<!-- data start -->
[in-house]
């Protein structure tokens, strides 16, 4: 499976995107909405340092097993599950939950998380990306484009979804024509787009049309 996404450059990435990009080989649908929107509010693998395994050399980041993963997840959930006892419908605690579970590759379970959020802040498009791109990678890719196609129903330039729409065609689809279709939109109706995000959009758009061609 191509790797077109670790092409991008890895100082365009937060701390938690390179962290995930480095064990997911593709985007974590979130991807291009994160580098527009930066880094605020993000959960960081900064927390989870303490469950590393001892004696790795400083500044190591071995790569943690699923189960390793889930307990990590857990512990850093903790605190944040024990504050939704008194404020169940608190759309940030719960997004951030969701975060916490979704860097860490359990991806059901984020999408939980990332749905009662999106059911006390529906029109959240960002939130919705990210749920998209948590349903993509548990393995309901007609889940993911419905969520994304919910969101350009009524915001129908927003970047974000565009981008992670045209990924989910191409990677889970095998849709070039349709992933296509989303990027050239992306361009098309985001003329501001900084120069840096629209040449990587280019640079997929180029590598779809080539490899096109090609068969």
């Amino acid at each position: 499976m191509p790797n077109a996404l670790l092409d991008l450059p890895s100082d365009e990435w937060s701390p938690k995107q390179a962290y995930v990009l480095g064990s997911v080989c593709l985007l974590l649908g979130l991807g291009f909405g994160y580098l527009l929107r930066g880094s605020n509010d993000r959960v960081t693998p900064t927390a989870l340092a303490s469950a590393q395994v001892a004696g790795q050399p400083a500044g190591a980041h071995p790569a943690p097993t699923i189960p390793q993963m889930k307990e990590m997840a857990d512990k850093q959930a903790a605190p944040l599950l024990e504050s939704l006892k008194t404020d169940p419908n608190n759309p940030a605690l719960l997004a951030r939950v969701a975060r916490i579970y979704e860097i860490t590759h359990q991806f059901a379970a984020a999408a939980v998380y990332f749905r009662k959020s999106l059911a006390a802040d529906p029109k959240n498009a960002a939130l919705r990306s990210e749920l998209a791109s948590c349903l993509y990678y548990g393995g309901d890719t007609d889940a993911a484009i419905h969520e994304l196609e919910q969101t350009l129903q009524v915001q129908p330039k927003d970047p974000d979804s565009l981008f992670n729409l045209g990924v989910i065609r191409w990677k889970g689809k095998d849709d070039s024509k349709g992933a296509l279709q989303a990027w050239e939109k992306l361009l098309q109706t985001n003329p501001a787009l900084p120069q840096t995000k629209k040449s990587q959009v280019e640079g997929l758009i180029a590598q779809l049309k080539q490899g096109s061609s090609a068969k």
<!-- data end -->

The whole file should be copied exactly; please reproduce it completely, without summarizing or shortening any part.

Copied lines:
[in-house]
């Protein structure tokens, strides 16, 4: 499976995107909405340092097993599950939950998380990306484009979804024509787009049309 996404450059990435990009080989649908929107509010693998395994050399980041993963997840959930006892419908605690579970590759379970959020802040498009791109990678890719196609129903330039729409065609689809279709939109109706995000959009758009061609 191509790797077109670790092409991008890895100082365009937060701390938690390179962290995930480095064990997911593709985007974590979130991807291009994160580098527009930066880094605020993000959960960081900064927390989870303490469950590393001892004696790795400083500044190591071995790569943690699923189960390793889930307990990590857990512990850093903790605190944040024990504050939704008194404020169940608190759309940030719960997004951030969701975060916490979704860097860490359990991806059901984020999408939980990332749905009662999106059911006390529906029109959240960002939130919705990210749920998209948590349903993509548990393995309901007609889940993911419905969520994304919910969101350009009524915001129908927003970047974000565009981008992670045209990924989910191409990677889970095998849709070039349709992933296509989303990027050239992306361009098309985001003329501001900084120069840096629209040449990587280019640079997929180029590598779809080539490899096109090609068969």
């Amino acid at each position: 499976m191509p790797n077109a996404l670790l092409d991008l450059p890895s100082d365009e990435w937060s701390p938690k995107q390179a962290y995930v990009l480095g064990s997911v080989c593709l985007l974590l649908g979130l991807g291009f909405g994160y580098l527009l929107r930066g880094s605020n509010d993000r959960v960081t693998p900064t927390a989870l340092a303490s469950a590393q395994v001892a004696g790795q050399p400083a500044g190591a980041h071995p790569a943690p097993t699923i189960p390793q993963m889930k307990e990590m997840a857990d512990k850093q959930a903790a605190p944040l599950l024990e504050s939704l006892k008194t404020d169940p419908n608190n759309p940030a605690l719960l997004a951030r939950v969701a975060r916490i579970y979704e860097i860490t590759h359990q991806f059901a379970a984020a999408a939980v998380y990332f749905r009662k959020s999106l059911a006390a802040d529906p029109k959240n498009a960002a939130l919705r990306s990210e749920l998209a791109s948590c349903l993509y990678y548990g393995g309901d890719t007609d889940a993911a484009i419905h969520e994304l196609e919910q969101t350009l129903q009524v915001q129908p330039k927003d970047p974000d979804s565009l981008f992670n729409l045209g990924v989910i065609r191409w990677k889970g689809k095998d849709d070039s024509k349709g992933a296509l279709q989303a990027w050239e939109k992306l361009l098309q109706t985001n003329p501001a787009l900084p120069q840096t995000k629209k040449s990587q959009v280019e640079g997929l758009i180029a590598q779809l049309k080539q490899g096109s061609s090609a068969k």